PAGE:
27.9.11

The Practical Value Of Faith

Let me start this entry with a curiosum. As far as I know, and I was born and raised in Germany, I am, in fact, a German, there is no exact equivalent to the English word “faith”, or indeed the Spanish word “fé” in the German language. I have elsewhere written about the pitfalls of translation, but here it is clear, “faith” and “fé” mean exactly the same, mainly the evidence of things not seen. And that paradigm, that concept does not exist in the German psyche. Unless I just haven’t come across it, which I find hard to believe.

Whatever, this entry is about the kind of faith even an atheist or agnostic can have. We tend to associate faith mainly with one or another religion, a deity, you name it. But it is basically an inner attitude of hope and believe, a certainty that things will turn out all-right. And of course, that inner attitude lends itself readily when associated with belief in God, a life thereafter, etc.

I personally have been a disciple/practitioner of various religions over the years, but faith has eluded me. But I’m working hard on getting it. Why? Because it hit me kind of recently, and it’s very simple: people with faith are having a better time!

I don’t want to fall into clichés like ‘cup half empty'  or 'cup half full’ and stuff like that. That was pretty cool in the nineties, but it has kind of worn itself out. But at this stage of my life I have come to realize that it absolutely doesn’t matter how I see the future.

Things happen the way they happen, good and bad, bingo, it’s called life. And I have to invest the same emotional energy for expecting good things to happen or bad. And since it doesn’t make a difference, I might as well go for the good stuff – at least I’m having a better time on the trip.

9 comments:

  1. Yes, positive attitude!
    @LiftecForklifts

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  2. I understand your points completely and I believe you are right. But if I might add to it, faith is more than a glaube or hoffe, it is also a call to action, a willingness to expend time. One can hope for a better world, and even claim to have faith in one, but ones faith in such is often expended on the energy to create it and make it happen. A true measure because faith is in the end, sacrifice to see the hope realized. You had a wonderful post there.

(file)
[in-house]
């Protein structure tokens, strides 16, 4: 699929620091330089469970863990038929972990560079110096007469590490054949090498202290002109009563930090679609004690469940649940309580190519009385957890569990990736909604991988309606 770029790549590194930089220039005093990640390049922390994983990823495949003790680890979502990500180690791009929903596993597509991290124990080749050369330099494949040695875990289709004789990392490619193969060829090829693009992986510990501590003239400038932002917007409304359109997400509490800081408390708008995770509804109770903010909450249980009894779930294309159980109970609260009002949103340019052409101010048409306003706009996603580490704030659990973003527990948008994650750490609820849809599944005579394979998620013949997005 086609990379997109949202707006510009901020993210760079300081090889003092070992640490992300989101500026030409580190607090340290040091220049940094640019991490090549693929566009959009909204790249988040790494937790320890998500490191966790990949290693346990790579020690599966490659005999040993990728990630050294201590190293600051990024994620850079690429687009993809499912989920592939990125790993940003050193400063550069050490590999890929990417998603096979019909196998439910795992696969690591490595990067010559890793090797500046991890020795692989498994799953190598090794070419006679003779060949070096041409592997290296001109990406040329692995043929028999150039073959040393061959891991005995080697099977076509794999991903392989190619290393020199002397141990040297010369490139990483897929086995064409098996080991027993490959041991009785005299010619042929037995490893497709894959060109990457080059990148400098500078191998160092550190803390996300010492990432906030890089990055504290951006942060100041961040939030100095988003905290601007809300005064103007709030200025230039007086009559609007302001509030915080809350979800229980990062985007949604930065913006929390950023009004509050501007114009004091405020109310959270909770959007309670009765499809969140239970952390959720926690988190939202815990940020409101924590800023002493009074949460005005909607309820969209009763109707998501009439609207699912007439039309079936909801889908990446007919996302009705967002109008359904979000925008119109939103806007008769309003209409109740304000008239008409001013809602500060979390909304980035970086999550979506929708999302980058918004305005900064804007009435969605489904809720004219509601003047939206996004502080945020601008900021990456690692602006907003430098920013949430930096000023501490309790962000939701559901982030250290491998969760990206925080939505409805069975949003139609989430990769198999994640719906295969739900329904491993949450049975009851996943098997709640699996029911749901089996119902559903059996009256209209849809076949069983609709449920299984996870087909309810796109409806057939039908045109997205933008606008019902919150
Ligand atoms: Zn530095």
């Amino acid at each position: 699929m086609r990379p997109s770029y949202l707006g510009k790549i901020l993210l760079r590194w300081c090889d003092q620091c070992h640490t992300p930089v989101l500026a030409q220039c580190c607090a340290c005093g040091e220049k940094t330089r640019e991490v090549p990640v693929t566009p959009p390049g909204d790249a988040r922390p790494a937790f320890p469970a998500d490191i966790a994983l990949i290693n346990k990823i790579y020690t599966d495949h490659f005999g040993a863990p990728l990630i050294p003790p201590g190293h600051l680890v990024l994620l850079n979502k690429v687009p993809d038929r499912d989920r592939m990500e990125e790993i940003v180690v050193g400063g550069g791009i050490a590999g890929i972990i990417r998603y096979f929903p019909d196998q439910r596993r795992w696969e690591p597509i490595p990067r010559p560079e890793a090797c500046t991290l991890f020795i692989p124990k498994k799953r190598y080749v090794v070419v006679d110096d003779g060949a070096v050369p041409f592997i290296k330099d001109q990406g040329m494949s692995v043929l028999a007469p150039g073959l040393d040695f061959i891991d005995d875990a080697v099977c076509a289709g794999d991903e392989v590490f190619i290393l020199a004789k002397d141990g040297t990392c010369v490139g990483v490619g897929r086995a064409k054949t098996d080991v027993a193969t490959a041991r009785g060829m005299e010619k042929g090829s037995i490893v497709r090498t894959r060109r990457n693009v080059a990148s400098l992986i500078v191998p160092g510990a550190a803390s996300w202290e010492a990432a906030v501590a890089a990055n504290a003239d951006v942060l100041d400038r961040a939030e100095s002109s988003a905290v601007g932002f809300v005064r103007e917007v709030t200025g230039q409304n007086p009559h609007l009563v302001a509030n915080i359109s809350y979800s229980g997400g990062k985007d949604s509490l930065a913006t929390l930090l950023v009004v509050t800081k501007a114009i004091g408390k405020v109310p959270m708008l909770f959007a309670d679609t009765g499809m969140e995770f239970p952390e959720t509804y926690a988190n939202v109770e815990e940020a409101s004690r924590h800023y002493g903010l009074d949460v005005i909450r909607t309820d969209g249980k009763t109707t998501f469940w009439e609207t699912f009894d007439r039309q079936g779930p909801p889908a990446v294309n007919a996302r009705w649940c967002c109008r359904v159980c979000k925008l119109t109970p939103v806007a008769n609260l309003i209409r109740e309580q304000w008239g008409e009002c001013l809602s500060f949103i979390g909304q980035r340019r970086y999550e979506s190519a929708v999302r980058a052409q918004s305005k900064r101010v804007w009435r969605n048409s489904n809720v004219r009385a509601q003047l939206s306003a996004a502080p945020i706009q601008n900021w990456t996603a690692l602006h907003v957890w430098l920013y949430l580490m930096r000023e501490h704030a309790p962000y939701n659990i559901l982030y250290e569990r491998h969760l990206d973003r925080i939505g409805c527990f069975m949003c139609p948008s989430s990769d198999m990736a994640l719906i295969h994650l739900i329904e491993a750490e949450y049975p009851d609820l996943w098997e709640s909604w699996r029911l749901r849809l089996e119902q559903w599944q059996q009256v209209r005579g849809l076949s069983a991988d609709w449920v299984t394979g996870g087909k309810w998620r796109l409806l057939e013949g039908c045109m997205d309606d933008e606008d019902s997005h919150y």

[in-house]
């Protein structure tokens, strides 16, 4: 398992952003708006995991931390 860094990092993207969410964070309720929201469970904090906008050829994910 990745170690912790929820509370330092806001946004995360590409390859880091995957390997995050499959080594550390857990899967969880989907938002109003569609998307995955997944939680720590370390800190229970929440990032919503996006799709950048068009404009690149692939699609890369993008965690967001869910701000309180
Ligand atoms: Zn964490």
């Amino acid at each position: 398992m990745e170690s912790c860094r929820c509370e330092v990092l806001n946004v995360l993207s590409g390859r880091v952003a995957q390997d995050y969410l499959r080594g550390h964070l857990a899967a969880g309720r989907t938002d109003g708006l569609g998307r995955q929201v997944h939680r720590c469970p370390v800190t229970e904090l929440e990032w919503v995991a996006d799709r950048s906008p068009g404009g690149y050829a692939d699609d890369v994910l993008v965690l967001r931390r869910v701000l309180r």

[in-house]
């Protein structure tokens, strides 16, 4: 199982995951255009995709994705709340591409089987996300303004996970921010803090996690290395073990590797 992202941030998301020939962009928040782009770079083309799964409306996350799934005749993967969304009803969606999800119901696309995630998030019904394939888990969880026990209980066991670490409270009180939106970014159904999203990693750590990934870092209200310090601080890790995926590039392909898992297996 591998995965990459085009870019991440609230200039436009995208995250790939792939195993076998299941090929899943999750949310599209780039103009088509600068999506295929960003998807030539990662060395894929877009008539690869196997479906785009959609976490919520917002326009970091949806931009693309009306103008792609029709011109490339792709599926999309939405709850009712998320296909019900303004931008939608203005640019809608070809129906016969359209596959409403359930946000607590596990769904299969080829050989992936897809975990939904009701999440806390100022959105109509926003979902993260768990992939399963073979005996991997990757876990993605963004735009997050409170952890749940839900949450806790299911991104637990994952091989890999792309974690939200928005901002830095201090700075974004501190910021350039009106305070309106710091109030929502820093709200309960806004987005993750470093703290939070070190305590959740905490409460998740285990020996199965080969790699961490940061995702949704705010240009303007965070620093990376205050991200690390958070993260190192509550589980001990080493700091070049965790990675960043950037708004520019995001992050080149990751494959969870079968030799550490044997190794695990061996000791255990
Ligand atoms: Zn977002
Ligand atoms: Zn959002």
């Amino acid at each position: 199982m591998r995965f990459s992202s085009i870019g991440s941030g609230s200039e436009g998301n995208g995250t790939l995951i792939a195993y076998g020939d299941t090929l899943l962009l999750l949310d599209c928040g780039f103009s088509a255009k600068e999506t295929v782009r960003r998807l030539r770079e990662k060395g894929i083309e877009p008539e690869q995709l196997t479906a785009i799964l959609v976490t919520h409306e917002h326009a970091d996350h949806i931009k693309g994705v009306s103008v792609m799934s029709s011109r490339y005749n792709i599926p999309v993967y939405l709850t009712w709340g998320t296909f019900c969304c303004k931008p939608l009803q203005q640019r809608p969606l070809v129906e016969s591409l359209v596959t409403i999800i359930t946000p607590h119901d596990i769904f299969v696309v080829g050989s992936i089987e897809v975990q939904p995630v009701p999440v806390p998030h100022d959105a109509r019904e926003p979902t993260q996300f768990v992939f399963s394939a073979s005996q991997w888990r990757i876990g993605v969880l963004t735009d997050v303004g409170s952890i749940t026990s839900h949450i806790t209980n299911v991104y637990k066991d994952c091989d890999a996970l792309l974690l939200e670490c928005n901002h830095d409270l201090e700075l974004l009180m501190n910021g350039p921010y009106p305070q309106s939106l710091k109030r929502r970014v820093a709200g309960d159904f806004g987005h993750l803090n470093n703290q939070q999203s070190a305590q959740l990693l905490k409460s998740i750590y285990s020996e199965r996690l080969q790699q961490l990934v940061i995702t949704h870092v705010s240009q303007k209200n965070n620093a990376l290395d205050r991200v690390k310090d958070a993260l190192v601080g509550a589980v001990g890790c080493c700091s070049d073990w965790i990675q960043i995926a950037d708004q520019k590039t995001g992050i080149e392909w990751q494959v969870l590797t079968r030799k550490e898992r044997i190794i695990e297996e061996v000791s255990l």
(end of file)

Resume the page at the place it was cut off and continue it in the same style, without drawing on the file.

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  3. And you truly wrote a wonderful comment............

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  4. Well said! We all have that hunger. I lived with it unanswered until I was 25. Here's the story
    How an Agnostic Liberal Becomes a Christian | Applied Faith http://appliedfaith.org/2015/06/01/how-an-agnostic-liberal-becomes-a-christian/

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  5. You nailed it! Faith can be very empowering and healing. So why not? :)

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  6. After the Paris attacks, I wrote a post with some important life questions in it. Whether a person decides to be religious/spiritual/whatever or not, these questions need to be answered to develop and maintain a confident and secure worldview. Scroll down to the bottom of my post: http://www.whatupswags.com/2015/11/paris-is-about-life.html. Your honesty is refreshing; someone who isn't afraid to comment on how faith appears to be a positive thing in the world. Also interesting, as I have recently moved to Germany, and maybe this "faith" translation difficulty may come up in conversations!

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  7. Faith and hope are for the weak,with no self confidence. More appropriate would be to trust. To trust results, to trust yourself, to to trust Nature. to trust past experiences. Yes, trust is more simple.

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  8. I wouldn't label people who have faith as weak. They are guided by an inner conviction and act according to that conviction. Whether this conviction is misguided or not is not for me to say. I've met some real strong people who were acting according to their faith. 'Self-confidence' as agnostics understand it doesn't really enter into the equation here because it's not that important.

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